Stubble burning goes on despite ban

  • Rameshinder Singh Sandhu, Hindustan Times, Ludhiana
  • Updated: May 08, 2015 16:14 IST

Like every year, the farmers in the district have started burning stubble despite ban on such a practice.

The agricultural experts and officials have been appealing to the farmers to avoid this practice but the farmers seem to be least concerned about it.

Stubble burning can be noticed round the clock at every rural pocket of the district. According to the experts, it not only depletes the soil health but also harms the environment, causing several breathing and skin problems.

"By burning stubble, farmers are simply trying to put the cart before the horse. All essential nutrients such as carbon, nitrogen and other microorganisms or insects that are soil friendly receive severe damages due to the burning of stubble. Secondly, it causes huge environmental pollution leading to several health problems,"said JS Dhiman, director of research, Punjab Agricultural University (PAU).

District's chief agricultural officer Sukhpal Singh Sekhon, while talking to HT, said the panchayat heads in all the villages are informed to share with the farmers to not burn wheat stubble but despite that farmers do not listen. "PAU also organises training for the farmers on this issue but I think farmers feel this may be an easy method to clear the fields for the next crop,"he said.

"I know stubble burning is on in the district despite the fact that we spend so much time and effort convincing the farmers not to do so and use the stubble in various other efficient ways. For instance, it can be used for mushroom cultivation, running bio gas plants or even as natural fertilisers during cultivation of various crops,"said Sekhon, adding that high court or Supreme Court can come up with strict laws, which can play an effective role to discourage this practice.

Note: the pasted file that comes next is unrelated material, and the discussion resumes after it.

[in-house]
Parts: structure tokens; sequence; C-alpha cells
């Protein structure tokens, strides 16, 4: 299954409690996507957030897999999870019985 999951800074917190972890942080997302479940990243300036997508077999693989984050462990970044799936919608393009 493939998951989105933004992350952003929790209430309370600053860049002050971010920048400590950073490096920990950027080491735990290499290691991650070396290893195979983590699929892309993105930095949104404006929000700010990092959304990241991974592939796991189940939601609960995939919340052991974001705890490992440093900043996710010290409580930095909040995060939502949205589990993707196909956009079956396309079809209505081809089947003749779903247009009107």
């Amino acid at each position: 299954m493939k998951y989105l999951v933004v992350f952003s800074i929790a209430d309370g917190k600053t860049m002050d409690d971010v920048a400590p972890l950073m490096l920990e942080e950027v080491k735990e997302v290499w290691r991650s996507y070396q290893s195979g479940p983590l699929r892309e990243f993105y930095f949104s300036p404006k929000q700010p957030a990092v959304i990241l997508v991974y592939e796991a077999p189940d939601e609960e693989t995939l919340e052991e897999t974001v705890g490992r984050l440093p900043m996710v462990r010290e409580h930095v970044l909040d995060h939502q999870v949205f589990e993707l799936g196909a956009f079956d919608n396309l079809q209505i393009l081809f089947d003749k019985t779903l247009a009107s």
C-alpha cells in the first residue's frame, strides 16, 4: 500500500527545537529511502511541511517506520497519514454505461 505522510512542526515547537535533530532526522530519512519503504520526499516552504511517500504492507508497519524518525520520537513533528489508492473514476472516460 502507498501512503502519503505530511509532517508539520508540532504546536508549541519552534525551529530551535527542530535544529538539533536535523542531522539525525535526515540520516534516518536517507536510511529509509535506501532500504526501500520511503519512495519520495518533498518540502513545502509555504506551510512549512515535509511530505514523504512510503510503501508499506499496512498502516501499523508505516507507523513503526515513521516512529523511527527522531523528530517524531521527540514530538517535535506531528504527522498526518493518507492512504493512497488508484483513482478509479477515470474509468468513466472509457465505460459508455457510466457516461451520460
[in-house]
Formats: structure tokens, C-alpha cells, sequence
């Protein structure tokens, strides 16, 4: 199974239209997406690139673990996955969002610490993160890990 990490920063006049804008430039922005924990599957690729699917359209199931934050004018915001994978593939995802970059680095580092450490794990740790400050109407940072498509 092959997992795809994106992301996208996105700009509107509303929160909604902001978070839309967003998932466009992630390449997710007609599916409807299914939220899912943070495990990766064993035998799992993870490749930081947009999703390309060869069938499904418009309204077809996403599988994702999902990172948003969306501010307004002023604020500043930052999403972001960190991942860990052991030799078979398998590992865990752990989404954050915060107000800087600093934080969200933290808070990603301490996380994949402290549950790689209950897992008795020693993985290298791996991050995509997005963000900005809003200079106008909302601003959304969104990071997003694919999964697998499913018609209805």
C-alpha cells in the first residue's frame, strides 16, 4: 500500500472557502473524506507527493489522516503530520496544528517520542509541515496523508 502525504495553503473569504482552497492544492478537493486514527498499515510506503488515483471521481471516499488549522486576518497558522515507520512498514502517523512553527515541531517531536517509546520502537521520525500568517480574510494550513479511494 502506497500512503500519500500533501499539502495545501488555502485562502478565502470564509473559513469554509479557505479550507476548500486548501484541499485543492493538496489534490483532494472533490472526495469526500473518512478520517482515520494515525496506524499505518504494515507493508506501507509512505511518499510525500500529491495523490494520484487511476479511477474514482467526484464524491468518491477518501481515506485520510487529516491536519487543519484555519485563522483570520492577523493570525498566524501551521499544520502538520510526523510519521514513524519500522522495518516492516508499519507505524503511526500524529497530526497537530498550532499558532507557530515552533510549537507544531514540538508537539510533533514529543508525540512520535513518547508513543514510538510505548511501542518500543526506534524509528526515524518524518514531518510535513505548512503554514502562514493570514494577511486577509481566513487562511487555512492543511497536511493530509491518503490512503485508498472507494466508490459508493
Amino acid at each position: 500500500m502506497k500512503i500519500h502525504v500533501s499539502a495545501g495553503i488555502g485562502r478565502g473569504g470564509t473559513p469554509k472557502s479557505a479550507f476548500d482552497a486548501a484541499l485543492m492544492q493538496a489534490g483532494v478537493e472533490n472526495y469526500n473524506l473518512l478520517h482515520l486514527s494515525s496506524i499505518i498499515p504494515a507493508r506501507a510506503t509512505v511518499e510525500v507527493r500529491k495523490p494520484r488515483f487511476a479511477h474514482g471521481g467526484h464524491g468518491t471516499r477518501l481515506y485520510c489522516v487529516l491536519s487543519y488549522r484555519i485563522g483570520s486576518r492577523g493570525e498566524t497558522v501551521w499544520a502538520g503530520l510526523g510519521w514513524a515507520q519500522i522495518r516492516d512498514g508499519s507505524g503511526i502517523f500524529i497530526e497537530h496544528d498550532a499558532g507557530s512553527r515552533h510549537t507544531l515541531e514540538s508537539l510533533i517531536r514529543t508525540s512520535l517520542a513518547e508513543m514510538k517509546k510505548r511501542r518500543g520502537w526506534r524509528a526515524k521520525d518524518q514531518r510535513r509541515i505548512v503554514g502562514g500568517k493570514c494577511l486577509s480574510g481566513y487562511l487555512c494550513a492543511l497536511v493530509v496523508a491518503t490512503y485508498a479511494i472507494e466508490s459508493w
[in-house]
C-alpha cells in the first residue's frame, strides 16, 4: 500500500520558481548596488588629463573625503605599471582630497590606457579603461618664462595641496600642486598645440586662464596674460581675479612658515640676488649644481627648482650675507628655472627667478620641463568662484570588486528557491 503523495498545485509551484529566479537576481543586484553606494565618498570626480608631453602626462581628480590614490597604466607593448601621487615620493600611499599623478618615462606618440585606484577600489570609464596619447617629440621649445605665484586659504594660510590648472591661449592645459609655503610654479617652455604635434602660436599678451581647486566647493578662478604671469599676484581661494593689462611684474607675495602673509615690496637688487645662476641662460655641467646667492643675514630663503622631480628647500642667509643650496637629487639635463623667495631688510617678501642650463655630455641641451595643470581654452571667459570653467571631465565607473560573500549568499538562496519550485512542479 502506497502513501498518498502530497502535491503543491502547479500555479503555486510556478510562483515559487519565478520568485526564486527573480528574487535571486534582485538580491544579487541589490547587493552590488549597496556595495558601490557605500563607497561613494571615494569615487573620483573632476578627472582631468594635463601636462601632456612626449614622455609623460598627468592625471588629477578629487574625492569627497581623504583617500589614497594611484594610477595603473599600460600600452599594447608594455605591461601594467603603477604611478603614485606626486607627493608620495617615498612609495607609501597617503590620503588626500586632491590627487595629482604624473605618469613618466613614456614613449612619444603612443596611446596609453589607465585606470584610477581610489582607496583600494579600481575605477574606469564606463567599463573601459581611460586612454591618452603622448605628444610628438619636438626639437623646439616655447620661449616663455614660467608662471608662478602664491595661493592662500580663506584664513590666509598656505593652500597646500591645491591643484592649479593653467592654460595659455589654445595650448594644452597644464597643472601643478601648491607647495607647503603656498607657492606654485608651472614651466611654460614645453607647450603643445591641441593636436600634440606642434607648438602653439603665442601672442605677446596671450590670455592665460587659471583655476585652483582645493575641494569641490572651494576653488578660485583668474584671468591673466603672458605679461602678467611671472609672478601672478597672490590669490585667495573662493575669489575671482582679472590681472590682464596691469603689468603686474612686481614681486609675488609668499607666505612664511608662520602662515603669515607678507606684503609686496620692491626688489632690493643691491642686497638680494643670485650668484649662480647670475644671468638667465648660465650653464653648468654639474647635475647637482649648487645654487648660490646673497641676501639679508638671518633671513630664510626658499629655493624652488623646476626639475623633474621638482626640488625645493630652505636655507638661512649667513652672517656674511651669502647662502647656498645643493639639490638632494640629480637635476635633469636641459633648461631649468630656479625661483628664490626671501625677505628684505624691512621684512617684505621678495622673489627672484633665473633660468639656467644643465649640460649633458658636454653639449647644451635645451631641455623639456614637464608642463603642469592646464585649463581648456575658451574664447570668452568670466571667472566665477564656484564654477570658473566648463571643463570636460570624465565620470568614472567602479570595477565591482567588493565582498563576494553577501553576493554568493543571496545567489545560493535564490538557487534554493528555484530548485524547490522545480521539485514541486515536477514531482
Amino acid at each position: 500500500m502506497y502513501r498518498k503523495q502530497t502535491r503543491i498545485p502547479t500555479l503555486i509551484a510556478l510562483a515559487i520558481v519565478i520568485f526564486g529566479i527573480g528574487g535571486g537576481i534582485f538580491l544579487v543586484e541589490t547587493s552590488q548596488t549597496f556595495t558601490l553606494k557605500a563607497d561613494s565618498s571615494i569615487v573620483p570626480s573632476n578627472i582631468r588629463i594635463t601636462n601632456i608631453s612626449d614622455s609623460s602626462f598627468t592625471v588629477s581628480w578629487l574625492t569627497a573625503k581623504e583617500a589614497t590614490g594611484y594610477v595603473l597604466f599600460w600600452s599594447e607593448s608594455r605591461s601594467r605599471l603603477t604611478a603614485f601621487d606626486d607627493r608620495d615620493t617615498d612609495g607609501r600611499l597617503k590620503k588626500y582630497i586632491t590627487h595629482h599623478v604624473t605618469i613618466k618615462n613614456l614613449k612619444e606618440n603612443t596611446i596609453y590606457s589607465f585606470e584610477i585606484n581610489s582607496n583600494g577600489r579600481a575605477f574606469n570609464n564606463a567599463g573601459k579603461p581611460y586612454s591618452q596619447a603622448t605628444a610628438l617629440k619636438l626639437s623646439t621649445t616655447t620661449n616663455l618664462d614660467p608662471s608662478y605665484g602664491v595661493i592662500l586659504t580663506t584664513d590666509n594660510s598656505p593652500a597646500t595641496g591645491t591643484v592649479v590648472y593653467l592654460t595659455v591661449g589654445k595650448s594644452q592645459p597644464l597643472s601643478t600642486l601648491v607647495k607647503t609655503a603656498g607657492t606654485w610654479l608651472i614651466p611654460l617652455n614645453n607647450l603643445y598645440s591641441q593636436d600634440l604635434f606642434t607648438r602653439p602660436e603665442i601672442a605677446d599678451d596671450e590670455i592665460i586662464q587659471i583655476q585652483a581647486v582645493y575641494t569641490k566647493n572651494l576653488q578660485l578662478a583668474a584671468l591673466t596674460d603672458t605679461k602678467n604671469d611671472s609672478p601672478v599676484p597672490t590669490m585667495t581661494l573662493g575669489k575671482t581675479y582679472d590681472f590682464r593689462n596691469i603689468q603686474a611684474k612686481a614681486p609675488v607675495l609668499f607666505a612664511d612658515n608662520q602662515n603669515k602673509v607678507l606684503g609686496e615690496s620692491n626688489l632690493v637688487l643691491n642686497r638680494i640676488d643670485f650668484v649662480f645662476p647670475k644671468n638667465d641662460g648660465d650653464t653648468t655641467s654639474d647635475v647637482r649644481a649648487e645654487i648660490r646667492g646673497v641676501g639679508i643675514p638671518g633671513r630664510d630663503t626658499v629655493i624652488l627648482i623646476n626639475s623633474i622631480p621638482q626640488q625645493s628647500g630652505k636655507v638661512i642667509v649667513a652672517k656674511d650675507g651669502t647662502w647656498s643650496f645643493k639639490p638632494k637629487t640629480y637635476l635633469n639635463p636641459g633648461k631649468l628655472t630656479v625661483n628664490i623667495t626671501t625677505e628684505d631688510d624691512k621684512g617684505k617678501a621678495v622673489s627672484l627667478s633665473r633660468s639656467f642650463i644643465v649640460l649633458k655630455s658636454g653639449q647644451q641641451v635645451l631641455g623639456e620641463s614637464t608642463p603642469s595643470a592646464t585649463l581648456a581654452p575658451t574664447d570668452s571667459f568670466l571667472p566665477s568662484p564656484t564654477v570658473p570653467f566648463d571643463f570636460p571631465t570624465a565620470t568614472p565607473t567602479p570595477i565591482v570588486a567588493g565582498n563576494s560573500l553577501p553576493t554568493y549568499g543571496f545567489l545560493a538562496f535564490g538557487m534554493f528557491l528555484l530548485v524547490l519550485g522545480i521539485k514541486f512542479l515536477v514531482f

The farmers hailing from different villages during their visit to PAU on Wednesday, said if the state government comes up with special incentives and schemes for those farmers who do not burn stubble, this practice will vanish with the passage of time. However, the district's chief agricultural officer, Sukhpal Singh Sekhon, while talking to HT, said that the state government doesn't provide such an incentive but the same can be planned if it can go a long way to change the mindset of the farmers.

It is pertinent to mention here that earlier while harvesting was at its full swing, the farmers harvested the crop even during the night hours which is also banned.

Tota Singh, minister of agriculture and NRI affairs, said over phone, "I appeal to the farmers not to burn stubble as it can spoil the soil health and harm the environment. Let us stop this practice and make every activity of farming efficient and fruitful."

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